he Walt Disney Company is expected next month to unveil a new technology called Keychest, designed to allow users to buy permanent, on-demand access to its content across multiple platforms.

Keychest would rely on cloud computing, used for Web-based apps such as Google Docs, which stores files on remote servers that can be accessed from any device, as opposed to being downloaded to a computer.

So, for example, with Keychest, when a user purchases a Disney movie, the user’s accounts with other services, such as a mobile network carrier or video-on-demand cable provider, would show the content as available for viewing. The purchased content wouldn’t be downloaded, but would reside with each delivery service.

In what is being described as preemptive strike against its rivals – namely the Digital Entertainment Content Ecosystem (DECE), comprised of a long list of tech and content providers – the move by Disney is prudent though not expected to be widely adopted immediately, said one analyst.

“The idea of a secure digital storage locker up ‘in the cloud’ will eventually make a lot of sense, and will also help interested consumers gain easy and portable access to a lot of their content,” Gerry Kaufhold, analyst at In-Stat, said in a statement.

“Right now, if you have oodles of videos, music and photos spread across a mismatched bundle of hard disk drives and USB devices, you may actually desire a way to just have all your stuff available from one network service that can deliver the content to anywhere you happen to be. And the big upside is that when your local drive crashes, your content will still be safe, up in the cloud. But it’s going to take some time to get there, and not all consumers are going to sign up. Some of us will continue to buy packaged media and take our chances.”

Still, Kaufhold said it puts Disney at an advantage over DECE, which has a skeletal Web site up and has yet to make any major progress on the front of digital content delivery.

DECE is a consortium founded to create a standard set of formats for address digital rights management (DRM) and content delivery. Its members include Alcatel Lucent, Best Buy, Cisco, Comcast Corporation, Deluxe Digital, Fox Entertainment Group, HP, Intel, Lionsgate, Microsoft Corporation, NBC Universal, Panasonic, Paramount Pictures, Royal Philips Electronics, Samsung, Sony, Toshiba, VeriSign and Warner Bros. Entertainment.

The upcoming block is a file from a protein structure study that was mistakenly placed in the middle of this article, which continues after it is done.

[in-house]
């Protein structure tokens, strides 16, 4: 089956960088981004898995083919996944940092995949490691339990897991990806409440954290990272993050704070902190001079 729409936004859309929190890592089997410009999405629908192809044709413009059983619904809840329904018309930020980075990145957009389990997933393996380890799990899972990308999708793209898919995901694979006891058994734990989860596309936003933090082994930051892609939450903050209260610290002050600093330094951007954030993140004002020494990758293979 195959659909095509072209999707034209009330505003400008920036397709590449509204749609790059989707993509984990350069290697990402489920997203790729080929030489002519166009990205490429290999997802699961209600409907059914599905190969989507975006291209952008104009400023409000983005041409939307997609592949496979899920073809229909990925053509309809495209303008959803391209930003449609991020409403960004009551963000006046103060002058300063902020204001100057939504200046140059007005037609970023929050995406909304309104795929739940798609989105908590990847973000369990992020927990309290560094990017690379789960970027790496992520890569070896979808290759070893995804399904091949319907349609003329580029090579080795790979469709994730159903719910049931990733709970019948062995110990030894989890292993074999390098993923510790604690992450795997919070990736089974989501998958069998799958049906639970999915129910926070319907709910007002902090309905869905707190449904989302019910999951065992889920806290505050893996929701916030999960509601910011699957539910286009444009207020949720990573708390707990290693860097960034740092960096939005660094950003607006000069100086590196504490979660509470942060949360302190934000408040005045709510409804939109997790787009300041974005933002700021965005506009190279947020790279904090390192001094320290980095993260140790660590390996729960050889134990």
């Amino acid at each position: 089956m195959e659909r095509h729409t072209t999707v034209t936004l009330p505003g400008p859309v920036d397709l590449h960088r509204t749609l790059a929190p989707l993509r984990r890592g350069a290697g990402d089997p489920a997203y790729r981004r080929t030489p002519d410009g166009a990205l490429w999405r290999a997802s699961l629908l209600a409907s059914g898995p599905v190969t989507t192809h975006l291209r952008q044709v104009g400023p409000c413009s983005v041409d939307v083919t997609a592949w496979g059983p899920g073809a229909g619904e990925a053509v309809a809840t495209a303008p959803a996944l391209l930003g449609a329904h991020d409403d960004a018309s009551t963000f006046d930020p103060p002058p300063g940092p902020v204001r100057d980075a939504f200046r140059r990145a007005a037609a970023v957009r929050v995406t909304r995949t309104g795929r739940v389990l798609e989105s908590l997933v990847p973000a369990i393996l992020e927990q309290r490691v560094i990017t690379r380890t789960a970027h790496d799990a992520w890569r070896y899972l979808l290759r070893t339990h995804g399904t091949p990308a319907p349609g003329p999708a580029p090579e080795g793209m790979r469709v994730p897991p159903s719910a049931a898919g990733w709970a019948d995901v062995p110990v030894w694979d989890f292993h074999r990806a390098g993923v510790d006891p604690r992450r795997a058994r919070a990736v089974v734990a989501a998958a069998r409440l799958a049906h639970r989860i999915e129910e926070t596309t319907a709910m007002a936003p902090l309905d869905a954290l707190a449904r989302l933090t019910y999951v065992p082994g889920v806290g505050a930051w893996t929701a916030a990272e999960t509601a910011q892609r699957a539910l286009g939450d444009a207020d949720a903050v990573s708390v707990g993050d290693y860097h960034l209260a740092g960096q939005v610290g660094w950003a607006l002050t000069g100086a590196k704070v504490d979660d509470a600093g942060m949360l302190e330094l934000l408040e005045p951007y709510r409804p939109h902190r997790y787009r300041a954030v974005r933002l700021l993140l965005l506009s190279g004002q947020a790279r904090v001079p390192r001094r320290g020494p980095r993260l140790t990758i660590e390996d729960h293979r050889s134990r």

Kaufhold said Disney’s decision to forge ahead with a digital delivery system makes sense due to its massive library of entertainment titles spanning multiple companies and target audiences. It is the world’s second largest media conglomerate behind Time Warner, and owns Marvel Entertainment, ABC, Pixar, the Miley Cyrus titles and ESPN, among others.

“All these properties have major Web sites, and these Web sites keep tens of millions of consumers connected to Disney, on all continents and at all times of the day. For at least a percentage of the Disney audience, having the freedom to acquire the digital rights to a piece of Disney content, and having that content available at any time, in any location, on any device, will drive incremental revenues into Mickey’s treasure chest,” said Kaufhold.

The news of Keychest comes at a time when media companies are grappling with how to distribute content in digital form amid fears of piracy, declining DVD sales and anxiety over cannibalizing retail sales.

Sales of DVDs and Blu-ray discs plunged 14 percent overall during the third quarter, according to the Digital Entertainment Group.

With cloud computing, the theory goes, piracy is less of an issue, as users won’t actually have the content stored on their devices.

Disney is showing signs of embracing digital delivery as last month its publishing division launched an online subscription service offering families Web access to the empire’s library of children’s books.

Over the summer, Disney struck a deal with Hulu to show episodes airing on its ABC television network, such as “Grey’s Anatomy,” on the ad-supported online video site. It also partnered with YouTube to show mini-episodes from ESPN and ABC on ad-supported channels of Google’s (NASDAQ: GOOG) video portal.

In an interesting subplot, there is speculation that Apple (NASDAQ: AAPL) will join Disney’s Keychest venture as a partner, as Apple CEO Steve Jobs is one of Disney’s largest shareholders.

Meanwhile, another approach to the challenge facing media conglomerates called TV Everywhere comes from Comcast and Time Warner. In that scenario, cable TV customers would get access to TV shows on a variety of devices.